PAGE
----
What? Al-Qaeda didn't Blow up the I-35 Bridge?

by Laura Snedeker

Interstate 35W in Minneapolis collapsed Wednesday during rush hour, sending hundreds of cars into the water, and neither the government nor the media cursed al-Qaeda and warned us to stock up on supplies. For the second time in a month, the mainstream media got right to work on rightfully blaming America’s failing infrastructure.

The exact cause of the disaster is still unknown, as is the number of dead. Did construction work temporarily weaken the bridge’s structure? Did a passing train cause earthquake-like bad vibrations? One thing is certain: Only an hour after the event occurred, both MSNBC and FOX News reported in their headlines that it was not an act of terrorism. Even the Department of Homeland Security was quick to dispel any rumors.

Thank goodness. I was ready to assemble a posse to hunt Mooninites down by the Charles River.

Perhaps the Department of Homeland Security is tired of being the laughing stock of the United States’ intelligence community. It hasn’t been taken seriously since Tom Ridge invented the color-coded alert chart and warned us to smother our houses in duct tape and plastic sheeting. After the last two bogus terror warnings, we almost expect the government to point its finger at Osama when anyone so much as steps on a rusty nail.

On July 10, Homeland Security Chief Michael Chertoff ominously warned about the possibility of a spectacular terrorist event this summer. He had not even the vaguest intelligence to suggest so, only a “gut feeling.” And if the three attempts in the UK are any indication, the terrorists are not well organized enough to properly detonate a car bomb, much less carry off a devastating attack.

Then there were the fake “dry runs.” Last week, the TSA warned airport security officers to look out for people practicing to carry explosives onboard airplanes. Again, the government had no credible intelligence, and it turned out that the warning was based on items recently found in passengers’ bags during normal screening.

Why so cautious this time? After all these false alarms, it starts to look a little suspicious when the government keeps warning us about nonexistent terrorism. And when it’s obvious that the nation’s infrastructure is failing (perhaps because the government is using up money to fund agencies like, oh, the Department of Homeland Security?), it looks criminal to blame America’s shortcomings on the monster under the bed.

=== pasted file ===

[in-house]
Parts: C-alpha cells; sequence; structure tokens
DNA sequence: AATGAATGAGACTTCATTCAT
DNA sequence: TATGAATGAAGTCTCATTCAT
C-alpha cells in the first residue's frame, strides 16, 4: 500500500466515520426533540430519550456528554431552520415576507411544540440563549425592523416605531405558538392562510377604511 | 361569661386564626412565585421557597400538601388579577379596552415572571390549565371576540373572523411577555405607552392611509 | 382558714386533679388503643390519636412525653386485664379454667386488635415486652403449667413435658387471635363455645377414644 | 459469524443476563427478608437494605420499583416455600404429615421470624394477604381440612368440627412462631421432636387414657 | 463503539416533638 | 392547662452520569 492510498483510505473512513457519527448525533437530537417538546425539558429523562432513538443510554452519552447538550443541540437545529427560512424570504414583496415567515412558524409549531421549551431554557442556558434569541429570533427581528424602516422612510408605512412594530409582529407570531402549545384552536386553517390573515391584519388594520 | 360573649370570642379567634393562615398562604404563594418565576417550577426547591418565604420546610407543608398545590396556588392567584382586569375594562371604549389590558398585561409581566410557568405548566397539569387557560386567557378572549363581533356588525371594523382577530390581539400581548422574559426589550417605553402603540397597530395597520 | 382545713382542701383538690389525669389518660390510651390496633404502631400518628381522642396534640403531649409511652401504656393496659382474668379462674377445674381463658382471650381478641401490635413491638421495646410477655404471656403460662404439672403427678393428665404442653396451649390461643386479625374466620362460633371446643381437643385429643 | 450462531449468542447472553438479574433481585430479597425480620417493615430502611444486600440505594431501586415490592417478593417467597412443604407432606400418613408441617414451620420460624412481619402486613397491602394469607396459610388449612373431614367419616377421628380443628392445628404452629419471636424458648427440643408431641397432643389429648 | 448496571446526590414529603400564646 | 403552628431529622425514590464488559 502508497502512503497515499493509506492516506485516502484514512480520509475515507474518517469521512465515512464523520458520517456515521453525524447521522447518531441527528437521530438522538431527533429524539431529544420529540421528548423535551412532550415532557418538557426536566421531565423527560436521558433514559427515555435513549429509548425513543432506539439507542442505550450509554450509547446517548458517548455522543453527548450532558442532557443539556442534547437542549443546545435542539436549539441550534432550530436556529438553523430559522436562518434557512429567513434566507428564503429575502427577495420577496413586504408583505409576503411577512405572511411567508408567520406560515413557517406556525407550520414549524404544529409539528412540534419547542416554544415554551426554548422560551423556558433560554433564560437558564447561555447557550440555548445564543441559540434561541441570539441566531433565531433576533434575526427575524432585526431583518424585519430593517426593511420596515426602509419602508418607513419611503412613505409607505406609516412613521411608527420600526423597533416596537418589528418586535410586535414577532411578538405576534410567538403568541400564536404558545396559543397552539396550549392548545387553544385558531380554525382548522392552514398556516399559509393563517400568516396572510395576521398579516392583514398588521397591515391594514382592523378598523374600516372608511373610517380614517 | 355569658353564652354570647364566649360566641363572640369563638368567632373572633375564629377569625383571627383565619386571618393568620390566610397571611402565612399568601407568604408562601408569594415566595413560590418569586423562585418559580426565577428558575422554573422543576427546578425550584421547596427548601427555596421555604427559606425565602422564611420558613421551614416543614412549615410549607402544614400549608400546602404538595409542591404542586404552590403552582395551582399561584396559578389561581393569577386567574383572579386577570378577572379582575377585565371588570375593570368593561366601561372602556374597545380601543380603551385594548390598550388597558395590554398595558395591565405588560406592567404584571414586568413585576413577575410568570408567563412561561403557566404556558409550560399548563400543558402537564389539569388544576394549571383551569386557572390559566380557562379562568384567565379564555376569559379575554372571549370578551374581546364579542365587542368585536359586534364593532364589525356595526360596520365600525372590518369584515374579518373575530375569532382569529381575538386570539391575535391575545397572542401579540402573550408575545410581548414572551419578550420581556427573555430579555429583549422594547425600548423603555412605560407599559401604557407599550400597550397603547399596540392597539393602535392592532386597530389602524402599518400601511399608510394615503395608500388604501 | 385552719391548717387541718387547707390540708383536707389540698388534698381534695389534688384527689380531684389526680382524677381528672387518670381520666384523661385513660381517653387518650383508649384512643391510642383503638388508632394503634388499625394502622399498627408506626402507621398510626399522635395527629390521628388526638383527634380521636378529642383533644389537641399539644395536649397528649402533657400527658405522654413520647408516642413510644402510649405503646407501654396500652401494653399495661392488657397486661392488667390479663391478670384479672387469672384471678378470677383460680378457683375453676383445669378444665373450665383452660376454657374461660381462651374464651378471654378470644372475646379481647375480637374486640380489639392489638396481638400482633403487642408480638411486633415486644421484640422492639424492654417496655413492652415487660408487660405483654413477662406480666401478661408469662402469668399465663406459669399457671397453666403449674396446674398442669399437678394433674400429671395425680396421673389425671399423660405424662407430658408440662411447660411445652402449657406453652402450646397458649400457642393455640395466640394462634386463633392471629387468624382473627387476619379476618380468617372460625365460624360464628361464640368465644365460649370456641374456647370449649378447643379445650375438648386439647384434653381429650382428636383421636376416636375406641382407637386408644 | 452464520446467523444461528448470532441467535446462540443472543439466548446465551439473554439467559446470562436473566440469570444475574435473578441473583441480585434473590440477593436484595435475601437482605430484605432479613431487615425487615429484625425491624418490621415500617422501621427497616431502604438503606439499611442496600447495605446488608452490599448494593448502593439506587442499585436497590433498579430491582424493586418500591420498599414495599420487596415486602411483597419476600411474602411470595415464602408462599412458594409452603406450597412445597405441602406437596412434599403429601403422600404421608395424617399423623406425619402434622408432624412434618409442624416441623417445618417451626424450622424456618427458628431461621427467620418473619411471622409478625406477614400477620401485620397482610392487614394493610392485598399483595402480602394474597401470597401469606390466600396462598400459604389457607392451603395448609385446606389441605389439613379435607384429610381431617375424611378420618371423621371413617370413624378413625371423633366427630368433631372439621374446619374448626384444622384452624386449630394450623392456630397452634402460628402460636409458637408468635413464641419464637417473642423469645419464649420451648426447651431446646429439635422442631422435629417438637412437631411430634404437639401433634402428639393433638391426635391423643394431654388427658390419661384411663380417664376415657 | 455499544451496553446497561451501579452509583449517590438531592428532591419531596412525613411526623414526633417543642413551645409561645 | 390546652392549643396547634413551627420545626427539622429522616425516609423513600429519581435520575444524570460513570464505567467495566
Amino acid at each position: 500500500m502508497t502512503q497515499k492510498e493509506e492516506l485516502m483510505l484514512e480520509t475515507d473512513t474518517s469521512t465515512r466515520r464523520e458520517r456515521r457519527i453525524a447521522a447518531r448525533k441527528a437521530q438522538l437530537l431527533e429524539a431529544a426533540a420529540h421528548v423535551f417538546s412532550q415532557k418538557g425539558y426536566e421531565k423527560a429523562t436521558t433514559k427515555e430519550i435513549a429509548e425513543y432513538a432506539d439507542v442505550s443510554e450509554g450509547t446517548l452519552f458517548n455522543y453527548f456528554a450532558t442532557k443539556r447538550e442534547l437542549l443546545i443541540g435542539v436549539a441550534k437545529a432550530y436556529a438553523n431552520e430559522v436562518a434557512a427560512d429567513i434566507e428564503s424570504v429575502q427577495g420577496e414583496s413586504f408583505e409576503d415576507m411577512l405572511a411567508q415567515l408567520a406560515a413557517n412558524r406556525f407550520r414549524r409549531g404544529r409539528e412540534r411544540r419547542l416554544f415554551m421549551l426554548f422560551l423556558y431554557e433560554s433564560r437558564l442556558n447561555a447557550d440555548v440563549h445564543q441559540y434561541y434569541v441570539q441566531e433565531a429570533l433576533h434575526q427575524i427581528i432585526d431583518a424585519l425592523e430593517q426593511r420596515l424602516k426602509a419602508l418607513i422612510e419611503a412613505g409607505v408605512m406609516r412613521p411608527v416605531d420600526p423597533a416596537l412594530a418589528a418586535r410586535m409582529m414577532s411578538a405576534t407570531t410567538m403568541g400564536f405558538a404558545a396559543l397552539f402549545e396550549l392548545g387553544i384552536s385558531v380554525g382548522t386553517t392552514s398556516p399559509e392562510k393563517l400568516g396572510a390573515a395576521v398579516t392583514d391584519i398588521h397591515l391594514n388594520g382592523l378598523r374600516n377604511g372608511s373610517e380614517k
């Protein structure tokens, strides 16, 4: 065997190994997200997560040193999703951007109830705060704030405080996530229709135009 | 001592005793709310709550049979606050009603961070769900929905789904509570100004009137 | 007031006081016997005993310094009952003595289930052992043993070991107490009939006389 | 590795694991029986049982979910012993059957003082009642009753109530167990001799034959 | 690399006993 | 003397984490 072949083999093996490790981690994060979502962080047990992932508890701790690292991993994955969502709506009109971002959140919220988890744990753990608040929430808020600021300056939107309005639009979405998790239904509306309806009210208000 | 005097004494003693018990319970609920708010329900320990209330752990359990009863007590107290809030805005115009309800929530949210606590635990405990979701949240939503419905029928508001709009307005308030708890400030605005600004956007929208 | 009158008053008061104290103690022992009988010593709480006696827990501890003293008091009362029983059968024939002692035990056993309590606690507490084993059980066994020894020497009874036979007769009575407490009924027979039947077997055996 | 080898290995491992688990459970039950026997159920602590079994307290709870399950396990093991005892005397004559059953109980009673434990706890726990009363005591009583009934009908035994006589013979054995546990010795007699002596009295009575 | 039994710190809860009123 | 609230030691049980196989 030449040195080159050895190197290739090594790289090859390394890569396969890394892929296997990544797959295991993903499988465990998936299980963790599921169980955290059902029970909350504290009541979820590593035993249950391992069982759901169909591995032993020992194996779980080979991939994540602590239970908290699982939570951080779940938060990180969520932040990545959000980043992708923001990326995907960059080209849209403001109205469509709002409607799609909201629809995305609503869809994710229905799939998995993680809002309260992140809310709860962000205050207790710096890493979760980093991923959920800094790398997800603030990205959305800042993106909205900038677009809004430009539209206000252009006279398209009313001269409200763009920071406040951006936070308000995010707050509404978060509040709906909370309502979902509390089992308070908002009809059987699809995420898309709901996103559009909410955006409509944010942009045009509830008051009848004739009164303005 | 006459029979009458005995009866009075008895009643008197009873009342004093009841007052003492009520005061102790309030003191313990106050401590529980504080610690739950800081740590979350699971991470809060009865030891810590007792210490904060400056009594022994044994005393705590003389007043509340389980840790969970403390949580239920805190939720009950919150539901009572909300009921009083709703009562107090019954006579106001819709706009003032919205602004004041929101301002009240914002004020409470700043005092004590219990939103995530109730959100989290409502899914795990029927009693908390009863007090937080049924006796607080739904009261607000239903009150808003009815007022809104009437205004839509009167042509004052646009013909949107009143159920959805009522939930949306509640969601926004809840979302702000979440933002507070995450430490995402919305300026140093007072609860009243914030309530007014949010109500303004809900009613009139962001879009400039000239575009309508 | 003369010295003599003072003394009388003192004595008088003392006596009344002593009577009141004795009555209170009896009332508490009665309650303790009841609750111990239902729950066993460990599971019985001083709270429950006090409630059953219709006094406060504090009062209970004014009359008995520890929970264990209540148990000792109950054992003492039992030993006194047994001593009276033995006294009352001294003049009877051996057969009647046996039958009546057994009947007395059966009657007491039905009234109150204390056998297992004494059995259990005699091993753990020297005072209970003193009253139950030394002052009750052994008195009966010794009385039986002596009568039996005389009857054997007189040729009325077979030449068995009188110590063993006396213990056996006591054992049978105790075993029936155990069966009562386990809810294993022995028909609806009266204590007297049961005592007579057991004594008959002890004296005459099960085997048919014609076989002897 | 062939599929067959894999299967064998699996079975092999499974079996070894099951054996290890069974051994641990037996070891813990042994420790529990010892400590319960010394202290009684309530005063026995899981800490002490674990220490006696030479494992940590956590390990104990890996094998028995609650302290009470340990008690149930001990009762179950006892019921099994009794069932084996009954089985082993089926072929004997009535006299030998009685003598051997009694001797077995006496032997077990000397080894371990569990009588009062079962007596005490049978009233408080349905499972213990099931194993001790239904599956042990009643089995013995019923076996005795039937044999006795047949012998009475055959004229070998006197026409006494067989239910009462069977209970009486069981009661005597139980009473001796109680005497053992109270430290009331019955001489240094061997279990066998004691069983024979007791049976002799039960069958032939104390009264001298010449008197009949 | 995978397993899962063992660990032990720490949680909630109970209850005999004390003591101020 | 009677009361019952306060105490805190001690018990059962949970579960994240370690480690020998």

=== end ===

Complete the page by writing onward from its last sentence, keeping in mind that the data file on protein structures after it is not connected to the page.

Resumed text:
The mainstream media are tired of being duped into reporting fake terror warnings that cast doubt on their ability to distinguish government hype from real news. While the explosion of an 80-year-old steam pipe in Manhattan caused instant panic and prompted comparisons to 9/11, the media investigated the state of the pipeline system. And now, instead of focusing on the what-ifs, the media have been quick to report that the interstate bridge system is in desperate need of repairs that current funding doesn’t cover.

There is only one good thing that can come from such a disaster. The outrage over the response to Hurricane Katrina died down, but it’s hard to ignore two events so close together. Now that the public is refocused on the state of the nation, the federal and state governments will have to face the media if another accident occurs. First time’s a tragedy, second time’s negligence, third time’s murder.

(Photo of the aftermath of the bridge collapse by ares2000 via Flickr, using a Creative Commons license.)

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